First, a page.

Everything in Its Place
of the first things you notice among all of the wood and metal parts
of old machines that are scattered in Goat's shop is a Pentium computer
in one corner. When I first discovered that Goatboy was on the
Internet and had a Web
home page, I was a little surprised -- here was someone who had
seemingly turned his back on technology, only to embrace it in some
ways. When the computer boots up with the sound of a Betty Boop
"Boop Boop Dee Doop", you realize that Goat has some surprises in store.
the years, Goatboy has obtained much of his work through an outside agent
that obtains clients for him through advertising his skills and networking
with collectors and museums that need work done on the machines Goat knows
so well. However, he faced a crisis as the work coming in began
to decline. The interest in player pianos began to evaporate with
the growing interest in the Diskclavier, a player piano developed by Yamaha
that used a computer disk to control the machine instead of a traditional
Audio - Goatboy tells how he got the
that time, Goatboy was given a computer by a friend he had helped out
and seeing how the Internet could help his business, he set out to learn
as much as he could about the new technology. The Net turned around
his business, allowing Goat to network with clients directly and bring
his skills to a whole new audience. Goat also saw that the computer
allowed him to more easily keep up with the bills and paperwork of his
business; "Looking around the shop, you can see I'm a little disorganized,"
he said, laughing.
life in a small town can be a little isolating, so the Internet has allowed
Goat to connect with other like-minded individuals in the Gay and Lesbian
community. But, he has "mixed feelings" about the Internet -- the
technology, like others, can be used for constructive or damaging purposes.
He talked about all of the hate groups that have put up pages on the Net
and the religious extremists who go into chat rooms, screaming "Die Faggots!"
He likened this garbage to the pornography that conservatives get upset
about on the Net. "It isn't just the dirty pictures," Goat noted,
"smut takes many forms."
discussion of technology led to some observations on the player machines
that Goatboy works on. Goatboy talked about the changes that occured
in music with the development of radio. With player machines and
even early phonographs, one "turned on" the machine with the express purpose
of listening to music. It was closer to a live performance -- the
machine needed attention, in the form of pumping or cranking; and there
was only one song on a roll or disc.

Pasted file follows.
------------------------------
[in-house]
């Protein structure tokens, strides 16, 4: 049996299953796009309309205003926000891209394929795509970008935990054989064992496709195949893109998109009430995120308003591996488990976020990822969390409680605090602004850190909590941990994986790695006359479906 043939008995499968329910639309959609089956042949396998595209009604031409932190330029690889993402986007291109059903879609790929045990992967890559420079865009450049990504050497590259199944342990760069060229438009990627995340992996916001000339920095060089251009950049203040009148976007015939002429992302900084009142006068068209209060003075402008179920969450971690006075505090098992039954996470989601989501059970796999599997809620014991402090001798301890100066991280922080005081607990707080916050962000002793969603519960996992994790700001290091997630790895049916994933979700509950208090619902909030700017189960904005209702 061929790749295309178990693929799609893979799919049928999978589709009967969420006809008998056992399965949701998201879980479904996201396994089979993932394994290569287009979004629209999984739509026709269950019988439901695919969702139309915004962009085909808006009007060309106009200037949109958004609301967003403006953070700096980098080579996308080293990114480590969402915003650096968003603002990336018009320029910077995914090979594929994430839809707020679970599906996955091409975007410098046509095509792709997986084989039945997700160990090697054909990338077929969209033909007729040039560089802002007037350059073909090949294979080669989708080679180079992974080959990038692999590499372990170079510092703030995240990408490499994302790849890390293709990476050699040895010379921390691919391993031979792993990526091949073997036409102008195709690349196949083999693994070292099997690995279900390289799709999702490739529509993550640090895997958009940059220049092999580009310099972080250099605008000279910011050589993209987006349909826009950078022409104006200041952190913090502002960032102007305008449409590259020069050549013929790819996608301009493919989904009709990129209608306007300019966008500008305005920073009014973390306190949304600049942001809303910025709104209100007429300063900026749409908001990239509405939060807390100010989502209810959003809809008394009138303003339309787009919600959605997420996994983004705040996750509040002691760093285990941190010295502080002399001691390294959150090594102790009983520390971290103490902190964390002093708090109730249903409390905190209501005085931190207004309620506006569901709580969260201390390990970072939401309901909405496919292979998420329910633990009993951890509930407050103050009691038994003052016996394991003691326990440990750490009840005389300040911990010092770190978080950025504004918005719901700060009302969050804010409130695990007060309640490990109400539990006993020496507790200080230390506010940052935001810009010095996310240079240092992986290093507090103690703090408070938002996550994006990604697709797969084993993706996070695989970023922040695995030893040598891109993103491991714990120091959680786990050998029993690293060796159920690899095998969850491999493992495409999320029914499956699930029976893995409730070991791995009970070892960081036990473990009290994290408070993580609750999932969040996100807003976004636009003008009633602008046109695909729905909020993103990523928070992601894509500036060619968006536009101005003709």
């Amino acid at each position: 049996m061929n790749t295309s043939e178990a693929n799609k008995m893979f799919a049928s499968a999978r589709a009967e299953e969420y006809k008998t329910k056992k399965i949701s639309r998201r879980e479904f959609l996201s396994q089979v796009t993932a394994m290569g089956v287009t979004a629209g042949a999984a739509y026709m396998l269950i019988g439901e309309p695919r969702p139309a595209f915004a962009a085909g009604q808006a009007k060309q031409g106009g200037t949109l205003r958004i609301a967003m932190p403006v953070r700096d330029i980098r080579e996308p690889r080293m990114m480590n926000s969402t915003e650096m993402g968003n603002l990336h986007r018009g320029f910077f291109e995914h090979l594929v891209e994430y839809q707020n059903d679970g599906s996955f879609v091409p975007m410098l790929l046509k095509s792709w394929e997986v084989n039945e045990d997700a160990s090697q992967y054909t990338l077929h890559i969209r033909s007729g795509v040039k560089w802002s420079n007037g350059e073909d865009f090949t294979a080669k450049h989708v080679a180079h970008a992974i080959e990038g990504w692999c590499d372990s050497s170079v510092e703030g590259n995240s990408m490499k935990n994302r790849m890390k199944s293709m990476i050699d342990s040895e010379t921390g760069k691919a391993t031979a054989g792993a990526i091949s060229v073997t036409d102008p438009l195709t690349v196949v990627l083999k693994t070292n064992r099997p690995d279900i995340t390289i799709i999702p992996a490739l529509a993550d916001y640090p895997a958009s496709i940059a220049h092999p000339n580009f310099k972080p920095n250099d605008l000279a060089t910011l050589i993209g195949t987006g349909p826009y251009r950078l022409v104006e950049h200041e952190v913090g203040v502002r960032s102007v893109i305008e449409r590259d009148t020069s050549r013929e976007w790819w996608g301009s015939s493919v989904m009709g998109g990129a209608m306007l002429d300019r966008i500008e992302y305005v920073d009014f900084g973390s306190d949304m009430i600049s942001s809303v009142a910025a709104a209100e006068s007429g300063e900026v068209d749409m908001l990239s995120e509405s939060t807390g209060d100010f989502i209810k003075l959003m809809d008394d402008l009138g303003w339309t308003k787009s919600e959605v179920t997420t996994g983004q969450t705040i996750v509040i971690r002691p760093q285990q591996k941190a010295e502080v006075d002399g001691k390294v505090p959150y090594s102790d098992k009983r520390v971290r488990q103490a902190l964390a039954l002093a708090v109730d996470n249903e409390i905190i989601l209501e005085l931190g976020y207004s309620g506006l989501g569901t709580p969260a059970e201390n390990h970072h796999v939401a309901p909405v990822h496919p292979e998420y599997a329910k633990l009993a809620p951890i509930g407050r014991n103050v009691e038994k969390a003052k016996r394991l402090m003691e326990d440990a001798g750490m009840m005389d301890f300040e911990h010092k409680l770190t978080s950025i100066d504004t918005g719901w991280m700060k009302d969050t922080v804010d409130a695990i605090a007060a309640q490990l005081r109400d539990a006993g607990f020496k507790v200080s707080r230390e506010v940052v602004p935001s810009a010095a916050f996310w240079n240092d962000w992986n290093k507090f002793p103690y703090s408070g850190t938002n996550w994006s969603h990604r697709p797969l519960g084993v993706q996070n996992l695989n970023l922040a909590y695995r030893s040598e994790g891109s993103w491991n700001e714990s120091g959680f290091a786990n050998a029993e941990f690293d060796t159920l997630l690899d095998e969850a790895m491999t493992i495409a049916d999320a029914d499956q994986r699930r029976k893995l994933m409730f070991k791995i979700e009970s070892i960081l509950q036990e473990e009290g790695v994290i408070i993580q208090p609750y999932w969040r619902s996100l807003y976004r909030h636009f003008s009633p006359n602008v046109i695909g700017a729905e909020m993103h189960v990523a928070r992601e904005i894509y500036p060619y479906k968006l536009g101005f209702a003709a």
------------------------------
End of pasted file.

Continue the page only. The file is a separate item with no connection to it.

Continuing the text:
changed all of that. Suddenly, one could flip a switch and get instant
music. People started paying less attention to music as they could
listen while doing other activities. "That's when you started seeing
the crooners," Goat said, "it wasn't what they were singing, but how they
sang that was important." Goat feels that the quality of popular
music suffered as a result. Songwriting took a back seat to performers
and lush arrangements.
Audio - Goatboy discussed the influence
of network radio on music
pointed out that the most consistently popular song over the past eighty
years has been "Let Me Call You Sweetheart" and that many tunes made their
way into popular culture and were well-known for many years. They
were clever, well-written, and had staying power. He noted how music
became a throwaway commodity after radio arrived -- "I can show you these
cardboard records that were sold in newstands called Hit
of the Week, and that's what they were - the hit of the week,"
first night I arrived, Goatboy treated me to a special evening in front
of the television in his cabin. He has an extensive collection of
videotapes, an eclectic mix of old and new films. We spent much
of the early evening just sitting and talking on the front porch of his
cabin, enjoying the quiet of the woods and watching the subtle changes
in sound, light, and color as sunset progressed. By the time we
were ready to settle down, it was already dark. Goatboy took out
a flashlight and walked about a quarter mile into the woods to his gas-powered
generator and put in enough fuel to power the equipment for the evening,
carefully putting a metal cover over the machine to help muffle the noise
of the motor. As we sat watching a seldom seen Dada-esque musical
comedy from the early 1930's, International
House, I was reminded of how special, fleeting, and temporal our
technology can be.